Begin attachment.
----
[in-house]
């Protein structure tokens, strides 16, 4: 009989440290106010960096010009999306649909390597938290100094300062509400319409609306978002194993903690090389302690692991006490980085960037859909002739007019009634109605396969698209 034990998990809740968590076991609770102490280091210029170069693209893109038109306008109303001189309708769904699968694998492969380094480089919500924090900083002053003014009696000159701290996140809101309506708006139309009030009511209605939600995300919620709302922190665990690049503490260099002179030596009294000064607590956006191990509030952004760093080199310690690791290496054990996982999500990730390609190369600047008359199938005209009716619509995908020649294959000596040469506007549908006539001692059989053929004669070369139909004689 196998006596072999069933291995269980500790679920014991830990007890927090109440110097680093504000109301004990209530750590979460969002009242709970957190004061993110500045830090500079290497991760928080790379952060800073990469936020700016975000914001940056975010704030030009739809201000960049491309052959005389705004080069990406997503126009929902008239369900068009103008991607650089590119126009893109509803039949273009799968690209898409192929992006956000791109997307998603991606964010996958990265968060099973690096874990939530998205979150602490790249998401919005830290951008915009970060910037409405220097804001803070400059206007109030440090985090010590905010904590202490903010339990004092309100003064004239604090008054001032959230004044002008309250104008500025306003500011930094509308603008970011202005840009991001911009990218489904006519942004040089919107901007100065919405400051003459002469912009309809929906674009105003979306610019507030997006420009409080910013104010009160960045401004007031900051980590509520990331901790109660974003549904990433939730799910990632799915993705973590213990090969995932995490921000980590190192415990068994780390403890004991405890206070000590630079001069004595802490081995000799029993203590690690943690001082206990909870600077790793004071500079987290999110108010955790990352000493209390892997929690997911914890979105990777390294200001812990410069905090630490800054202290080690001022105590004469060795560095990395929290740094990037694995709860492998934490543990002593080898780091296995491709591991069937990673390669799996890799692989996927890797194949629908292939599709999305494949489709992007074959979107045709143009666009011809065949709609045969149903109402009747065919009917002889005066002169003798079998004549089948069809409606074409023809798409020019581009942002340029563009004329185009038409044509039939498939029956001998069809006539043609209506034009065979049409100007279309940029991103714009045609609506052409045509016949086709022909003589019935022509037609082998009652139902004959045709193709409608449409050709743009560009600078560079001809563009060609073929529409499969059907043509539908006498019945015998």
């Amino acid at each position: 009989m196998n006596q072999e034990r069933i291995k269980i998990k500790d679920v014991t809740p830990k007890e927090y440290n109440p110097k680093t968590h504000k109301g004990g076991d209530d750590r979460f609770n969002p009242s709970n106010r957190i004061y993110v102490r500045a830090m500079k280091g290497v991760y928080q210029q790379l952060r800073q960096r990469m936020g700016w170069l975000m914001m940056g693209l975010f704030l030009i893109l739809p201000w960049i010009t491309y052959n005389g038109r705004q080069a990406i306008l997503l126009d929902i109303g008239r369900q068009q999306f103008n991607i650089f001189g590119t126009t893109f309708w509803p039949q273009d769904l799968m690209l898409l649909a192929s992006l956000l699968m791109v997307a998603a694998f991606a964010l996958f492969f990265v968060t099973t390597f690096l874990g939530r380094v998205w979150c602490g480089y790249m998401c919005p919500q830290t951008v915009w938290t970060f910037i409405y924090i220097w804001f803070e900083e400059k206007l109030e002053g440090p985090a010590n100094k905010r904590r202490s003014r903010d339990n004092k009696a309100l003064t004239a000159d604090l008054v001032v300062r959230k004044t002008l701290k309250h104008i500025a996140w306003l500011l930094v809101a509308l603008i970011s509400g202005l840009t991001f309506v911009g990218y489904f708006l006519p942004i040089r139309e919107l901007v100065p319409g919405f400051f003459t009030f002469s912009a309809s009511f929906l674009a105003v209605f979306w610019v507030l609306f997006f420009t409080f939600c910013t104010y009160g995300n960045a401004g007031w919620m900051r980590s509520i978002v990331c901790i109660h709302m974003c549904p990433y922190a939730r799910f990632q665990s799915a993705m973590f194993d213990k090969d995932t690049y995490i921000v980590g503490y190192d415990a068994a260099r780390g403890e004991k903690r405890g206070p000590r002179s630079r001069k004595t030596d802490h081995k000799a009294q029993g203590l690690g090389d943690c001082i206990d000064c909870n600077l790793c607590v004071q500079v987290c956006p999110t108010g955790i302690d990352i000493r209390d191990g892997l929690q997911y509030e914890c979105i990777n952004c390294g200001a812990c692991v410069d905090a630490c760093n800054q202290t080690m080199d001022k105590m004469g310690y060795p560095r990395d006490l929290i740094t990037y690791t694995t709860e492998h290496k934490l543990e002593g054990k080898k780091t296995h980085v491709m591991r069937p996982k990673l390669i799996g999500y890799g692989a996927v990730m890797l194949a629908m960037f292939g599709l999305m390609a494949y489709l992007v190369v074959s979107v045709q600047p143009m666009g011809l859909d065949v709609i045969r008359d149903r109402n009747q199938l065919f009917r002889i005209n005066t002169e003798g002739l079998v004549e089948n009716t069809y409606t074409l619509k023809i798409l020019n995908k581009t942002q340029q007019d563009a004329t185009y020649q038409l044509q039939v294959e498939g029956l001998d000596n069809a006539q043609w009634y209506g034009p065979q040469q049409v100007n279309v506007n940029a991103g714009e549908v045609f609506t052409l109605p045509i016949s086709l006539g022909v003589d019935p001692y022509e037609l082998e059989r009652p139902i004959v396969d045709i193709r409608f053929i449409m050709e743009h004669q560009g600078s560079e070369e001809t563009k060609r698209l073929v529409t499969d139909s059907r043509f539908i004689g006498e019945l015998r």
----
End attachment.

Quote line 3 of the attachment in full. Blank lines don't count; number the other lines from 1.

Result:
């Amino acid at each position: 009989m196998n006596q072999e034990r069933i291995k269980i998990k500790d679920v014991t809740p830990k007890e927090y440290n109440p110097k680093t968590h504000k109301g004990g076991d209530d750590r979460f609770n969002p009242s709970n106010r957190i004061y993110v102490r500045a830090m500079k280091g290497v991760y928080q210029q790379l952060r800073q960096r990469m936020g700016w170069l975000m914001m940056g693209l975010f704030l030009i893109l739809p201000w960049i010009t491309y052959n005389g038109r705004q080069a990406i306008l997503l126009d929902i109303g008239r369900q068009q999306f103008n991607i650089f001189g590119t126009t893109f309708w509803p039949q273009d769904l799968m690209l898409l649909a192929s992006l956000l699968m791109v997307a998603a694998f991606a964010l996958f492969f990265v968060t099973t390597f690096l874990g939530r380094v998205w979150c602490g480089y790249m998401c919005p919500q830290t951008v915009w938290t970060f910037i409405y924090i220097w804001f803070e900083e400059k206007l109030e002053g440090p985090a010590n100094k905010r904590r202490s003014r903010d339990n004092k009696a309100l003064t004239a000159d604090l008054v001032v300062r959230k004044t002008l701290k309250h104008i500025a996140w306003l500011l930094v809101a509308l603008i970011s509400g202005l840009t991001f309506v911009g990218y489904f708006l006519p942004i040089r139309e919107l901007v100065p319409g919405f400051f003459t009030f002469s912009a309809s009511f929906l674009a105003v209605f979306w610019v507030l609306f997006f420009t409080f939600c910013t104010y009160g995300n960045a401004g007031w919620m900051r980590s509520i978002v990331c901790i109660h709302m974003c549904p990433y922190a939730r799910f990632q665990s799915a993705m973590f194993d213990k090969d995932t690049y995490i921000v980590g503490y190192d415990a068994a260099r780390g403890e004991k903690r405890g206070p000590r002179s630079r001069k004595t030596d802490h081995k000799a009294q029993g203590l690690g090389d943690c001082i206990d000064c909870n600077l790793c607590v004071q500079v987290c956006p999110t108010g955790i302690d990352i000493r209390d191990g892997l929690q997911y509030e914890c979105i990777n952004c390294g200001a812990c692991v410069d905090a630490c760093n800054q202290t080690m080199d001022k105590m004469g310690y060795p560095r990395d006490l929290i740094t990037y690791t694995t709860e492998h290496k934490l543990e002593g054990k080898k780091t296995h980085v491709m591991r069937p996982k990673l390669i799996g999500y890799g692989a996927v990730m890797l194949a629908m960037f292939g599709l999305m390609a494949y489709l992007v190369v074959s979107v045709q600047p143009m666009g011809l859909d065949v709609i045969r008359d149903r109402n009747q199938l065919f009917r002889i005209n005066t002169e003798g002739l079998v004549e089948n009716t069809y409606t074409l619509k023809i798409l020019n995908k581009t942002q340029q007019d563009a004329t185009y020649q038409l044509q039939v294959e498939g029956l001998d000596n069809a006539q043609w009634y209506g034009p065979q040469q049409v100007n279309v506007n940029a991103g714009e549908v045609f609506t052409l109605p045509i016949s086709l006539g022909v003589d019935p001692y022509e037609l082998e059989r009652p139902i004959v396969d045709i193709r409608f053929i449409m050709e743009h004669q560009g600078s560079e070369e001809t563009k060609r698209l073929v529409t499969d139909s059907r043509f539908i004689g006498e019945l015998r």